Circle plan to go public is cancelled. What does it mean for stablecoin market?

Circle plan to go public is cancelled. What does it mean for stablecoin market?

By Dan Ashmore - min read

Key Takeaways

  • Circle, issuer of USDC, has cancelled a plan to go public in a $9 billion deal
  • Public listing could have presented USDC as the anti-Tether, pushing a fully transparent and audited angle
  • Cancelled deal reflects pulldown in prices across the board
  • Circle remain determined to go public eventually, but in the interim, will continue to fight the stablecoin war vs rivals
  • Binance the recent big mover after the exchange delisted USDC and other rivals in order to push its own stablecoin, BUSD


Stablecoin group Circle have abandoned plans to go public.

Issuer of USDC, the stablecoin with a $43 billion marketcap, Circle had planned to go public with a valuation of $9 billion. Sam Bankman-Fried and the crypto markets had other ideas, however.

Abandoned plan signifies crypto collapse

The collapse of the deal shows how far crypto has fallen. The deal was initially struck in July 2021, with Circle planning on going public via a blank-cheque company headed by Bob Diamond, a former Barclays executive.
 “We are disappointed the proposed transaction timed out; however, becoming a public company remains part of Circle’s core strategy to enhance trust and transparency, which has never been more important,” said Jeremy Allaire, Circle chief executive.

It’s not a surprise. Deals to go public have been shelved across the market – not just crypto – as interest rates rises have pulled prices down across the board. Look no further than Coinbase for evidence of the damage, with their shares down 84% in 2022 (I wrote a deep dive on their demise here).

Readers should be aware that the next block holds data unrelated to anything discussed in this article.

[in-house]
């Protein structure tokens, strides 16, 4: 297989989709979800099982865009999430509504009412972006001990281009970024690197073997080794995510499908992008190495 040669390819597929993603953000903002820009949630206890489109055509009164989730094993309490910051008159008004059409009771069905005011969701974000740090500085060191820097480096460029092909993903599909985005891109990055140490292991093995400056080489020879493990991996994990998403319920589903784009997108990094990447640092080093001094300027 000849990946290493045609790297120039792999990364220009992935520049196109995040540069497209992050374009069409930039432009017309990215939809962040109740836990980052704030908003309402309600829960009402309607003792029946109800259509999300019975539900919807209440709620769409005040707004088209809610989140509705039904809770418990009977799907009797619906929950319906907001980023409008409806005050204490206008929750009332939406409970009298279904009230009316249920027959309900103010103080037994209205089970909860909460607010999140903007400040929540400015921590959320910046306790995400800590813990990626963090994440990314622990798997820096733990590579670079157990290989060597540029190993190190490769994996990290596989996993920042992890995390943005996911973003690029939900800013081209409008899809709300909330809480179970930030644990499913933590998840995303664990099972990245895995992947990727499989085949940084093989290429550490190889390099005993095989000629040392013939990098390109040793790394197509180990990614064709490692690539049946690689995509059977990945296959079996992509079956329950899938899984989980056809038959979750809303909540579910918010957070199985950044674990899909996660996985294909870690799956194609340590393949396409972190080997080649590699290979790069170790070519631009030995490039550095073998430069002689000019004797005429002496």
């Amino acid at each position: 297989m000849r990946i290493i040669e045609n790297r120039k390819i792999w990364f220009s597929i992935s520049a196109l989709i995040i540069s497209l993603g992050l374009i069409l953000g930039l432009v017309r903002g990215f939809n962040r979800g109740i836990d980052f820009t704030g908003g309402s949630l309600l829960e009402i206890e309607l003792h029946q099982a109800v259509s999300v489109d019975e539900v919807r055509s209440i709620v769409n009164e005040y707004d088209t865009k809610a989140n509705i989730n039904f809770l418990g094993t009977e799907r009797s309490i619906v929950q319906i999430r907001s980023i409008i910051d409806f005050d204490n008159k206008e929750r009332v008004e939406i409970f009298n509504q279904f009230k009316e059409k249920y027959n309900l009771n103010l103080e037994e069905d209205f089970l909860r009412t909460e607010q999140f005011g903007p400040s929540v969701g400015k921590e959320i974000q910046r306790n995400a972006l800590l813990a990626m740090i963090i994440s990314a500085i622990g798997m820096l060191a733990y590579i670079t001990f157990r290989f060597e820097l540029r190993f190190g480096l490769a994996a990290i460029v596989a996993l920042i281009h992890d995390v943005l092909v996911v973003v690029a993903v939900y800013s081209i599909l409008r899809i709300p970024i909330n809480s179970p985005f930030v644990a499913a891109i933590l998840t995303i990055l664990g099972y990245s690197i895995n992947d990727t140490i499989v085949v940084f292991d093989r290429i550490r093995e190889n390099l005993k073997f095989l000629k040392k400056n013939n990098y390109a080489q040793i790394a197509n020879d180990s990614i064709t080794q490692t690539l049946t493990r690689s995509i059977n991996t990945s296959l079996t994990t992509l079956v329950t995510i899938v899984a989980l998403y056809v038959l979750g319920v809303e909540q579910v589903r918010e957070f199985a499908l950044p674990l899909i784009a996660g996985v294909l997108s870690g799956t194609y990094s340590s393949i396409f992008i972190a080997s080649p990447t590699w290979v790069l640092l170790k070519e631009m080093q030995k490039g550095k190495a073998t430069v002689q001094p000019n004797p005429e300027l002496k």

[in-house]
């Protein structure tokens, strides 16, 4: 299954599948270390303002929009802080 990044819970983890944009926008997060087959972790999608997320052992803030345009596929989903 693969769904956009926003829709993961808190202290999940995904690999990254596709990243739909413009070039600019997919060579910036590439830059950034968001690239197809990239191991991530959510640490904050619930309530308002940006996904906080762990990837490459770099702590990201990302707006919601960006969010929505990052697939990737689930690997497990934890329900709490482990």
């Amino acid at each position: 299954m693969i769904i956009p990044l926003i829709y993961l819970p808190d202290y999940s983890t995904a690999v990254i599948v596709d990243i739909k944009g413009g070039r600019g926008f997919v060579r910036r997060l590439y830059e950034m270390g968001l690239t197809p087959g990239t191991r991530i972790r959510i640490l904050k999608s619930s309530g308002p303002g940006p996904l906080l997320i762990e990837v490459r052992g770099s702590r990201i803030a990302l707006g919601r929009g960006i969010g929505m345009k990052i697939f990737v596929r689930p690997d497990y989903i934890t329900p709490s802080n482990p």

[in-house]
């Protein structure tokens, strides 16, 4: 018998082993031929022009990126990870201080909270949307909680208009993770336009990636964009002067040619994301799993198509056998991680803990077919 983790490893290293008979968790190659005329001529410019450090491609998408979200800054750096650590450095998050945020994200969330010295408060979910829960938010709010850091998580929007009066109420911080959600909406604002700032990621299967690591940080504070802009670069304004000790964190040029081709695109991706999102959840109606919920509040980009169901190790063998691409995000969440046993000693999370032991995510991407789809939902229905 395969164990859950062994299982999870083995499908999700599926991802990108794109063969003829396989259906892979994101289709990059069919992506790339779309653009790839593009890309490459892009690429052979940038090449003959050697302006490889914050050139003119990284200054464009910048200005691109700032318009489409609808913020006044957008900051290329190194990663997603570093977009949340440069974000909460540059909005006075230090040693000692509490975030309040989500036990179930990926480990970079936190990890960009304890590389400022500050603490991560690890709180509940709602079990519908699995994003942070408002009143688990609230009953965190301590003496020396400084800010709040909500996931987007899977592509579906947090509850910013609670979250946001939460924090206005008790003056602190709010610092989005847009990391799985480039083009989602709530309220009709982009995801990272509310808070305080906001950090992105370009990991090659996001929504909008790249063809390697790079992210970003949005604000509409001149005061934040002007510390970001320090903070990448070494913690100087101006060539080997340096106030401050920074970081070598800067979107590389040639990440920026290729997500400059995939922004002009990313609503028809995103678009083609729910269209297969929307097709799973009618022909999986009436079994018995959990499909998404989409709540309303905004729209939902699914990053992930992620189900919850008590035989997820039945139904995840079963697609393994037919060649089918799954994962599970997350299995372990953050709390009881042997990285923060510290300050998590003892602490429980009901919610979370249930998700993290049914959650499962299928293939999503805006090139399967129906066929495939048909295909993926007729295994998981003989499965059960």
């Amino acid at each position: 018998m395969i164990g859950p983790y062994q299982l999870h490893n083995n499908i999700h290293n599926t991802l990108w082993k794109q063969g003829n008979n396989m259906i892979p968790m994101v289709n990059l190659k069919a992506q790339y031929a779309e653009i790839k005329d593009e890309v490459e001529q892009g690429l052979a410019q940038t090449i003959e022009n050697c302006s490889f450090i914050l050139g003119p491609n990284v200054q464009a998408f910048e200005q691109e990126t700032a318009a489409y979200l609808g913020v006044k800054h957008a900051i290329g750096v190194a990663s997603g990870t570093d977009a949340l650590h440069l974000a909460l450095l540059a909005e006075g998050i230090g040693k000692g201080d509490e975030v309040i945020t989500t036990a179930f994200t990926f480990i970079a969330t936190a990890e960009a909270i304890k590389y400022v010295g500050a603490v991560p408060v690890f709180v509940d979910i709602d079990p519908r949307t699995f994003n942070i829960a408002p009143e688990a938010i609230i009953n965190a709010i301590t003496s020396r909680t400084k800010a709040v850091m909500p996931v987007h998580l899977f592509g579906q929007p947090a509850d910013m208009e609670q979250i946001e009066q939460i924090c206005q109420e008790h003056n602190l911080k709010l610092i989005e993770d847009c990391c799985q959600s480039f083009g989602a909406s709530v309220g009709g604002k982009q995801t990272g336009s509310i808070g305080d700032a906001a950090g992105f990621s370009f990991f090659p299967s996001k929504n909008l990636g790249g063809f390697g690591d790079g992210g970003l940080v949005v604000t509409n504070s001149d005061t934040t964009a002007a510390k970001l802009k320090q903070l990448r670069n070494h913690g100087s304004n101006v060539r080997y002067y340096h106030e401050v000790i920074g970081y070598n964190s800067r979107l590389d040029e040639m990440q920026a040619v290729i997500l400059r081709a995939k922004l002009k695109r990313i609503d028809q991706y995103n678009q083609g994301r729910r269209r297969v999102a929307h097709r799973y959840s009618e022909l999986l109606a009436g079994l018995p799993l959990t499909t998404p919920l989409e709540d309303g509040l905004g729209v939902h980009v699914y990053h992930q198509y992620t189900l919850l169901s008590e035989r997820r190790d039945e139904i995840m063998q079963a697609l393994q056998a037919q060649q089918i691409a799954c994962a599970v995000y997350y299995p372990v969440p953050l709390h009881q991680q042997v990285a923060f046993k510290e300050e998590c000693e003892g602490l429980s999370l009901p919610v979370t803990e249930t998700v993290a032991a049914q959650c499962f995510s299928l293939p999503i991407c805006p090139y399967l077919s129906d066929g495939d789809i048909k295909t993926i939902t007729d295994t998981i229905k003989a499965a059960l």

Public security desirable for stablecoins

The stablecoin space is one which has been hurt more than most this year. There was the high-profile collapse of UST in May, pulling down large chunks of the ecosystem with it.

DAI is struggling mightily, in the curious position of being a decentralised stablecoin that is very centralised (given its holdings of USDC). Its latest plan is to abandon the peg model completely, swapping over to a free-floating stablecoin, which reads as a complete paradox if you ask me.

But it is the continued speculation over the safety of Tether (deep dive here), which itself de-pegged to 95 cents on several exchanges in the aftermath of the UST collapse, that remains as the biggest gripe on stablecoins.

This is where USDC could really have benefitted from Circle going public. The security, disclosures and transparency that being a public company demands are unrivalled. The move would have massively benefitted Cicle’s image, especially in comparison to its biggest rival, Tether.

It could really have positioned itself as the anti-Tether, the fully public, and therefore audited, transparent and secure, stablecoin. The biggest winner of this news of the collapsed deal, therefore, is undoubtedly Tether.

The stablecoin war continues

One hopes that Circle will go public eventually. I’m sure it will, but that may be a while, looking at the state of the markets, with inflation yet to significantly cool off and the world economy struggling as Europe and the US dive deeper into winter amidst a suffocating energy crisis.

Until then, it will continue to fight its rivals for market dominance. The most recent victor in all this has been Binance’s stablecoin, BUSD, after the exchange delisted USDC and several other competitors from its exchange.

USDC was meant to have the trump card that it is a public listing up its sleeve. But now that that’s been cancelled, it is back to the drawing board with regards to the stablecoin war.